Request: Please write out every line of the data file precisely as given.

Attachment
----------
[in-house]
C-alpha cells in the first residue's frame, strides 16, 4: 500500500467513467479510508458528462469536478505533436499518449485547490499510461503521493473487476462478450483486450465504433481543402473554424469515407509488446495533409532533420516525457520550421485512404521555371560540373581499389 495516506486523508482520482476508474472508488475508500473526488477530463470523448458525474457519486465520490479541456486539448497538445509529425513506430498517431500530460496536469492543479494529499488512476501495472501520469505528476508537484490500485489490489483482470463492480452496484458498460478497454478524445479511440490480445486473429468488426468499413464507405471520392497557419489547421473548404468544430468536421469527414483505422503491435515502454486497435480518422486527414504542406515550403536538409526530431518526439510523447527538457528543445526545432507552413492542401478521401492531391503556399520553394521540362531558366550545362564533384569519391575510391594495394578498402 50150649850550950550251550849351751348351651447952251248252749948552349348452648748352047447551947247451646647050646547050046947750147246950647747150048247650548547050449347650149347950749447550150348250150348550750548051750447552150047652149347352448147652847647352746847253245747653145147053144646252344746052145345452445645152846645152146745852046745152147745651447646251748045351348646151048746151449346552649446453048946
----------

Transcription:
[in-house]
C-alpha cells in the first residue's frame, strides 16, 4: 500500500467513467479510508458528462469536478505533436499518449485547490499510461503521493473487476462478450483486450465504433481543402473554424469515407509488446495533409532533420516525457520550421485512404521555371560540373581499389 495516506486523508482520482476508474472508488475508500473526488477530463470523448458525474457519486465520490479541456486539448497538445509529425513506430498517431500530460496536469492543479494529499488512476501495472501520469505528476508537484490500485489490489483482470463492480452496484458498460478497454478524445479511440490480445486473429468488426468499413464507405471520392497557419489547421473548404468544430468536421469527414483505422503491435515502454486497435480518422486527414504542406515550403536538409526530431518526439510523447527538457528543445526545432507552413492542401478521401492531391503556399520553394521540362531558366550545362564533384569519391575510391594495394578498402 50150649850550950550251550849351751348351651447952251248252749948552349348452648748352047447551947247451646647050646547050046947750147246950647747150048247650548547050449347650149347950749447550150348250150348550750548051750447552150047652149347352448147652847647352746847253245747653145147053144646252344746052145345452445645152846645152146745852046745152147745651447646251748045351348646151048746151449346552649446453048946